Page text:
So if CNN asks one of those "Mr. Trump said XYZ ..." questions, then 90% of the time they have to go back to The Donald for his rebuttal.  Get the problem?  By asking the question that way, it fattens the stage time for Trump at the expense of the stage time for other candidates screaming for a fair shake.  At this stage, with many candidates, that is a terrible outcome.

I'm going to end this by wondering why CNN did not want Carly Fiorina to have enough air time to speak.  It was as if their moderators mostly forgot that she was on stage, a point she made early in the main debate but which went off into space; she got few questions and had to make do with what was asked.  Earth to CNN: feel free to invite her to participate next time.  You might learn something.

More debates will follow.  I can't wait.

Copyright 2015 by Robert Sutton
 Like what you read here?  There's a new post from Bob at at 10am Eastern time, every weekday, giving new meaning to "prolific essayist."  Sponsorship and interview inquiries cheerfully welcomed at or on Twitter at @rmosutton.

Wednesday, December 16, 2015

What the Candidates SHOULDN'T Have Done

This is an interesting situation; I am writing this on Tuesday afternoon in advance of the Republican candidates' debate tonight, that will already have happened when this is posted on Wednesday.

Now that's a trap and a half; I''m not predicting anything specific, so it isn't as though the facts of the evening will somehow prove me wrong in a prediction I make, but we'll already know if anyone took the advice that they won't have received until after the fact.  Got it?

I would have tweeted this to a few of the candidates if I thought for a moment that they listened to or read this site.  They should, of course, given the provocative nature of the opinions here, but as they didn't, I thought I'd save this piece for the morning after.  There's got to be a morning after, s we all know.

So here's the thing.  The media want the debate to be Tyson-Klitschko, or maybe Louis-Schmeling or Frazier-Foreman.  They want that fight to be between pretty much anyone on stage, as long as one of the combatants is The Donald, Mr. Trump himself. That kind of fight pretty much satisfies all the media's goals, which are three: self-aggrandizement, selling stories regardless of fact content, and defeating conservatives.  A big dust-up between Trump and anyone else there checks all their boxes.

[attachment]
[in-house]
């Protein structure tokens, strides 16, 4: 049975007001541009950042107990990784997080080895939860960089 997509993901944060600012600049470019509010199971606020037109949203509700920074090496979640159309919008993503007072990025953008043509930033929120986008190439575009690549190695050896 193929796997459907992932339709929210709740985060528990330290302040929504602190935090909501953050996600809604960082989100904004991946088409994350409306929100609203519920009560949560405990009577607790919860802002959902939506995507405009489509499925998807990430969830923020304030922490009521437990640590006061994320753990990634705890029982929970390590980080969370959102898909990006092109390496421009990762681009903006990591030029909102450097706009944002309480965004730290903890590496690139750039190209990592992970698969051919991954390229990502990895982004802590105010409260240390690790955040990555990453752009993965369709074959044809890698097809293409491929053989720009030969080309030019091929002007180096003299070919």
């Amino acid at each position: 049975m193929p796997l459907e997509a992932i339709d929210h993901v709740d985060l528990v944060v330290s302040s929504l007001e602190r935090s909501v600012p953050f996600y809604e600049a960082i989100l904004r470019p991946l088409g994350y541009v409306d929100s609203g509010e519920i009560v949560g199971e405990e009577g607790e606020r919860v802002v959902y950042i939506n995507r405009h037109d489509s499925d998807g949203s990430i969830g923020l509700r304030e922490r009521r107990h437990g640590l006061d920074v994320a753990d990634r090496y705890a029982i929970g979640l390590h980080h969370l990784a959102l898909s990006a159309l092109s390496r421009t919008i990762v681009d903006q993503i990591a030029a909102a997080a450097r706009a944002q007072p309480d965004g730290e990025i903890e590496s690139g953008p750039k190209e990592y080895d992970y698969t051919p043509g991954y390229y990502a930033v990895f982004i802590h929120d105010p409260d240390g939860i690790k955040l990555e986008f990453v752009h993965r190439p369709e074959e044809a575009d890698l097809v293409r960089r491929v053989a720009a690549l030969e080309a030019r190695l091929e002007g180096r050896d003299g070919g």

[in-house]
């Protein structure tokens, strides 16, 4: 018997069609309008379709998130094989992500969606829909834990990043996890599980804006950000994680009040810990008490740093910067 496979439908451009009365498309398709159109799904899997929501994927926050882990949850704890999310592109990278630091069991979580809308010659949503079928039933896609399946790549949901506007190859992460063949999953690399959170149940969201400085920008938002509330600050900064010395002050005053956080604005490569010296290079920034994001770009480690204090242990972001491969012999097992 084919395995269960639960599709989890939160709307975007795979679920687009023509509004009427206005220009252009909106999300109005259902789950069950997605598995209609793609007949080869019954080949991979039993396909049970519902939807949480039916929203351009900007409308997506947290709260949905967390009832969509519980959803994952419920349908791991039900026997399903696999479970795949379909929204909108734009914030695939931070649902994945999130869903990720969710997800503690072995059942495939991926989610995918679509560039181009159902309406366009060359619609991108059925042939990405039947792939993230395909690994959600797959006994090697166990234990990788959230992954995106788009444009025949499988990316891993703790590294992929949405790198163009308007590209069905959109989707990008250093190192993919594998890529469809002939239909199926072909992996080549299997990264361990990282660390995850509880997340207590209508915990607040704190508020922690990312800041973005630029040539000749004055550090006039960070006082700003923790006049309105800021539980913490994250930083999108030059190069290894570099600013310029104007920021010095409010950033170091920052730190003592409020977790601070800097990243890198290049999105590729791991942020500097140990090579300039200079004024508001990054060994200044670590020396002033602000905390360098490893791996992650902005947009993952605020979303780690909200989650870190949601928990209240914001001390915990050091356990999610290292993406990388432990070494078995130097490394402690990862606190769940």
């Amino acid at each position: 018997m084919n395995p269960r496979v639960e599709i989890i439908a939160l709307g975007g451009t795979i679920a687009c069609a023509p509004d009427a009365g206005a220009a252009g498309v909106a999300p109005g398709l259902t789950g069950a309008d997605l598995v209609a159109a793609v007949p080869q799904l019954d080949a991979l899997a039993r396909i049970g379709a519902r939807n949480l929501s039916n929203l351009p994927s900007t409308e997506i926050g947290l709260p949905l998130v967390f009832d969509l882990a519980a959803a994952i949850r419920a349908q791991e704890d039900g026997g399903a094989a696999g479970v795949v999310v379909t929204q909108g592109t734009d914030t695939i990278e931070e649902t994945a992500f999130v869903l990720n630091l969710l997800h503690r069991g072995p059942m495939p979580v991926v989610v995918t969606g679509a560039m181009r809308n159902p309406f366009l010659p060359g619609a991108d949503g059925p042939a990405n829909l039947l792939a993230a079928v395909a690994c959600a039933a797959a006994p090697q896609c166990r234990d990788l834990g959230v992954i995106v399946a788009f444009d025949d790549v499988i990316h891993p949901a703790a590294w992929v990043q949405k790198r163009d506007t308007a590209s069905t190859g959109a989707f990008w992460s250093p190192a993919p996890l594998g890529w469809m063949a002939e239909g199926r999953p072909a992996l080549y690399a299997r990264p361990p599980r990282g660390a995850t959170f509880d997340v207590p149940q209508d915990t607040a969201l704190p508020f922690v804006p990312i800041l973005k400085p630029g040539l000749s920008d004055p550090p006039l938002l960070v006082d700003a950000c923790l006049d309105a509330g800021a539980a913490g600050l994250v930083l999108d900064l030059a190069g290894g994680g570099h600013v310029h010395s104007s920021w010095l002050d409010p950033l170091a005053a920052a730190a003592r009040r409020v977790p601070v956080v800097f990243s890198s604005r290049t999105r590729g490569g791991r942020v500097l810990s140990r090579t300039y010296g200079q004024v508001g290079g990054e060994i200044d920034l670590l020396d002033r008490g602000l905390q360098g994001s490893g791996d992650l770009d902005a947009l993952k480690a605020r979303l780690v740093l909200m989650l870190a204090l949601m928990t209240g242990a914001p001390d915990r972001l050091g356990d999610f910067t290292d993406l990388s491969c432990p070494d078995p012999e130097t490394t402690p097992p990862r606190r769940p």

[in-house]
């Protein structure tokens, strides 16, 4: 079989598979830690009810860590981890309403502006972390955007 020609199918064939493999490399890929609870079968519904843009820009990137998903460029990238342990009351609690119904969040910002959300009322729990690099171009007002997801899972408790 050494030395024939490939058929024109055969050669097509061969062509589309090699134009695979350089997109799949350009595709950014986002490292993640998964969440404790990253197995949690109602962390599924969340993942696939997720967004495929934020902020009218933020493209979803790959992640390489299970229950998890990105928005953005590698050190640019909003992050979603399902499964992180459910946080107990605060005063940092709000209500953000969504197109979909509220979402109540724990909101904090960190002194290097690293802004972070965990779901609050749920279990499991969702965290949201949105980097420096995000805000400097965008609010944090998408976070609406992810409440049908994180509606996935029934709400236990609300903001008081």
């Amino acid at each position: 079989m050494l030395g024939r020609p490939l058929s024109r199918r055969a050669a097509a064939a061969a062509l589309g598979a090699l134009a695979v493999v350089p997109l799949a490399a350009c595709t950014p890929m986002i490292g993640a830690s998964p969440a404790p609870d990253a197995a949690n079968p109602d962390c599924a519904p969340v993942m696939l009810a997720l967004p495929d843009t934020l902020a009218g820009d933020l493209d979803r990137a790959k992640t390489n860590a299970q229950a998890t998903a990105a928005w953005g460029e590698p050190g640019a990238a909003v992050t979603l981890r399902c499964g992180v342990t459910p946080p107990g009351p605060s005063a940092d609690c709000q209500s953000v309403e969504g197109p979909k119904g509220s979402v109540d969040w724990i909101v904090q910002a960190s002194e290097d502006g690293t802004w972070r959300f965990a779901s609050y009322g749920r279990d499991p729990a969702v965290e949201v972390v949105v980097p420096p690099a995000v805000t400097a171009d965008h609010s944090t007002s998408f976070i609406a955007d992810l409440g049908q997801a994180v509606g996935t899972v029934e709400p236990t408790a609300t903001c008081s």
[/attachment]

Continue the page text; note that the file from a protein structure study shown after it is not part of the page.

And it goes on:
I've no doubt that the questions will be specially crafted to promote their agenda, as opposed to that of the candidates (getting a message out) or, say, the American people (learning about the candidates, staying safe from overseas threats, keeping a reasonable percentage of what we make).  Which means that you can expect lots of "Mr. Trump said XYZ.  How do you differ with that?"

That brings me to my debate-prep-too-late-to-use.  If I'm, say, Ted Cruz or Marco Rubio, who have shown themselves strong enough to rise some in the polls recently, the last thing I want is to have my presidential appearance threatened by a dust-up I didn't ask for.  I do want to appear in command of the issues, smart, well-prepared and speaking intelligently.

And here is the thing that should be drilled into their mindset before going on stage:

Not one person in the whole USA is going to vote next November based on how well I argued with Donald Trump.

Understand the point?  The people on that stage have immensely more in common with each other than they do with Hillary Clinton, the presumed Democrat nominee if she is not then in prison.  Distinguishing oneself from Donald Trump is a fool's errand.  The candidates should look at the debate as a bully pulpit on which to make their individual case for them as president, not against each other but against the failures of the Obama administration which Hillary Clinton would simply extend.

So if, again, I'm Ted Cruz and I get a question like "Donald Trump says that we should apply a religious test for immigration and ban Muslims from coming here.  Do you agree with him?", I would answer like this:

"First, he did not say he would ban Muslims from coming here per se, forever; he said their immigration should be suspended until -- and I'll paraphrase -- DHS gets its act together and can reassure the USA that ISIS members won't slip through.  Whatever words he used, he is right in that when we apply a more stringent ban on looking at Facebook posts from ISIS members trying to sneak into the USA, than the IRS has on our own citizens, and 14 people are dead as a result, there's a problem.

"Second, we should understand by now that he often makes comments to stimulate discussion, to air a concern rather than expecting a specific solution, and the fact that his polling goes up when he does says that the American people take him more seriously than they do this administration or the media -- as they should.

"Finally, next November the voters are going to be far more concerned with the difference between whichever of us is the nominee, and Hillary Clinton, if she is not already in prison.  So I'm going to tell you that Mr. Trump is concerned about the same thing that everyone on this stage -- and in the audience -- is concerned about: the threat to our communities by Islamic terrorism.  We on this stage may differ in the ultimate solution, but at least all nine of us are willing to call it that.

"Next question?"

Gee, I hope that will have happened last night.

Copyright 2015 by Robert Sutton